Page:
My site is being absolutely bombarded by page requests originating from semrush.com. Its a bot that is indexing and downloading links to my entire site, which would be fine if it were a small website, except that I have content going back to 1996, which is rather a lot, and they are hitting the server with so many requests that Apache2 and/or MySQL Server 5.7 is crashing.
It’s utterly frustrating, and they have taken the site down 3 times in the past couple of hours. Their bot should be rate-limited so that it doesn’t cause issues like this! The site can cope with 100+ simultaneous visitors as it is running on an AWS T3 micro instance, which should be more than capable, but unfortunately, its not capable of dealing with the SEMrush bot.
In the coming hours I will be working on ways to permanently blacklist their services, and I suggest that other website owners do the same so that the same misfortune does not befall their site too.
Occasionally I come across databases written by other developers who have a complete mix of character sets, and where the database character set does not match the character set of fields within a table. This causes all sorts of nasty errors when trying to use CONCAT or CONCAT_WS. Errors like:
Illegal mix of collations for operation ‘concat_ws’)
The most common cause is that the database type does not match the field or table types.
1. Identify the character set that the fields within the table use with the following sql script:
table_name = “yourtablenamehere”;
2. Identify the character set that the database uses:
schema_name = “solution9ssu”;
These should be the same, however a very common difference is that some developers create the database using utf-8 and the fields imported are in latin1_swedish_ci. This causes the collation error.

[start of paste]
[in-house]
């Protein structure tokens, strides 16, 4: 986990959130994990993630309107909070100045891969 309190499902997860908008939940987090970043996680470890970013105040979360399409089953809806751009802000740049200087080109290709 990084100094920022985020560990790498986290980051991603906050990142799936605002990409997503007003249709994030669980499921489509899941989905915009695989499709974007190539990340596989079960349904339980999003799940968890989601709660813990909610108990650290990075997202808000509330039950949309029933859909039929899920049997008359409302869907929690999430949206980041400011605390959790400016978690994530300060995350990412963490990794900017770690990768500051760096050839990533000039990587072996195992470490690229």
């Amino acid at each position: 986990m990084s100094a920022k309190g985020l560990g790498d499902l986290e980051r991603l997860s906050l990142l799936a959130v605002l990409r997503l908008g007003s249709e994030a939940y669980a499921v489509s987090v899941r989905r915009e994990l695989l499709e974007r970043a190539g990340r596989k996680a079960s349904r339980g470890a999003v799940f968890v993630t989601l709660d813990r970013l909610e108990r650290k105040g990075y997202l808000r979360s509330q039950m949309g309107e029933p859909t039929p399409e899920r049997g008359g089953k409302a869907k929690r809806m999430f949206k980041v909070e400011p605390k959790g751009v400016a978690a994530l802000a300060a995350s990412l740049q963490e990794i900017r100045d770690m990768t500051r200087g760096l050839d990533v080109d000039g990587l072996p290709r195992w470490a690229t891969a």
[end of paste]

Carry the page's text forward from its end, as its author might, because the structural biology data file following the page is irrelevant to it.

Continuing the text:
To solve: alter the character encoding of each table. NB. This can cause all manner of issues, so take a full backup first!
ALTER TABLE yourtablename CONVERT TO CHARACTER SET utf8 COLLATE utf8_general_ci;
Recently we have had several servers run out of hard drive space causing inaccessibility and crashing. On further investigation the hard drive was full so many operations were complaining. The hard drive was being consumed by a very large file within the /var/lib/mysql directory called ibtmp1.
ibtmp1 is a temporary working file for MySQL. When you turn the MySQL server off and on again the file is deleted and the server runs again without issue until the file becomes too large again.
After some quick research we found that adding or editing a few settings in the MySQL configuration allows you to limit the size of this file and prevent this issue from reoccurring.
Open the mysqld.cnf file. The location of our mysqld.cnf was in /etc/mysql/mysql.conf.d/mysqld.conf. According to the file you can also copy this configuration to /etc/mysql/my.cnf. Our my.cnf just had an include to the mysqld.cnf file.
The file should have some sections like:
There should be a section for InnoDB settings. If not, it is fine to add these configuration settings at the bottom of the file.
Here is the configuration variable:
innodb_temp_data_file_path = ibtmp1:12M:autoextend:max:1G
This value can be tweaked based on your server setup and needs but these are the settings we used for our server to set the file to start at 12 MB and limit it to 1 GB.
While setting this we also set a few other variables for optimisation: